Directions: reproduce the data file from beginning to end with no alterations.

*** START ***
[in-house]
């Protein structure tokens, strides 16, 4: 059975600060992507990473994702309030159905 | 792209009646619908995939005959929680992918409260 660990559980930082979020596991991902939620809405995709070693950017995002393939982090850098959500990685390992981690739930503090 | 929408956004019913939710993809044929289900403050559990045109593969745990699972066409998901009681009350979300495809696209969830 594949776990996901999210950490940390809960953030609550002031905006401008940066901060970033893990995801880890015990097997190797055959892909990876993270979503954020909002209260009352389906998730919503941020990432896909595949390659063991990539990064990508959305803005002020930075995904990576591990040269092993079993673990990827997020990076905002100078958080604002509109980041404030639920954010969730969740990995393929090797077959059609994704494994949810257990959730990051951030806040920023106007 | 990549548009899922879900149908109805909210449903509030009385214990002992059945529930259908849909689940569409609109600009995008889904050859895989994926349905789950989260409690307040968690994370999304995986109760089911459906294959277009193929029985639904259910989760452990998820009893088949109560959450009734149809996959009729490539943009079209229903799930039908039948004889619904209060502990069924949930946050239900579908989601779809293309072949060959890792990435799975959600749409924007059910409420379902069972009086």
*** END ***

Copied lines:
[in-house]
């Protein structure tokens, strides 16, 4: 059975600060992507990473994702309030159905 | 792209009646619908995939005959929680992918409260 660990559980930082979020596991991902939620809405995709070693950017995002393939982090850098959500990685390992981690739930503090 | 929408956004019913939710993809044929289900403050559990045109593969745990699972066409998901009681009350979300495809696209969830 594949776990996901999210950490940390809960953030609550002031905006401008940066901060970033893990995801880890015990097997190797055959892909990876993270979503954020909002209260009352389906998730919503941020990432896909595949390659063991990539990064990508959305803005002020930075995904990576591990040269092993079993673990990827997020990076905002100078958080604002509109980041404030639920954010969730969740990995393929090797077959059609994704494994949810257990959730990051951030806040920023106007 | 990549548009899922879900149908109805909210449903509030009385214990002992059945529930259908849909689940569409609109600009995008889904050859895989994926349905789950989260409690307040968690994370999304995986109760089911459906294959277009193929029985639904259910989760452990998820009893088949109560959450009734149809996959009729490539943009079209229903799930039908039948004889619904209060502990069924949930946050239900579908989601779809293309072949060959890792990435799975959600749409924007059910409420379902069972009086």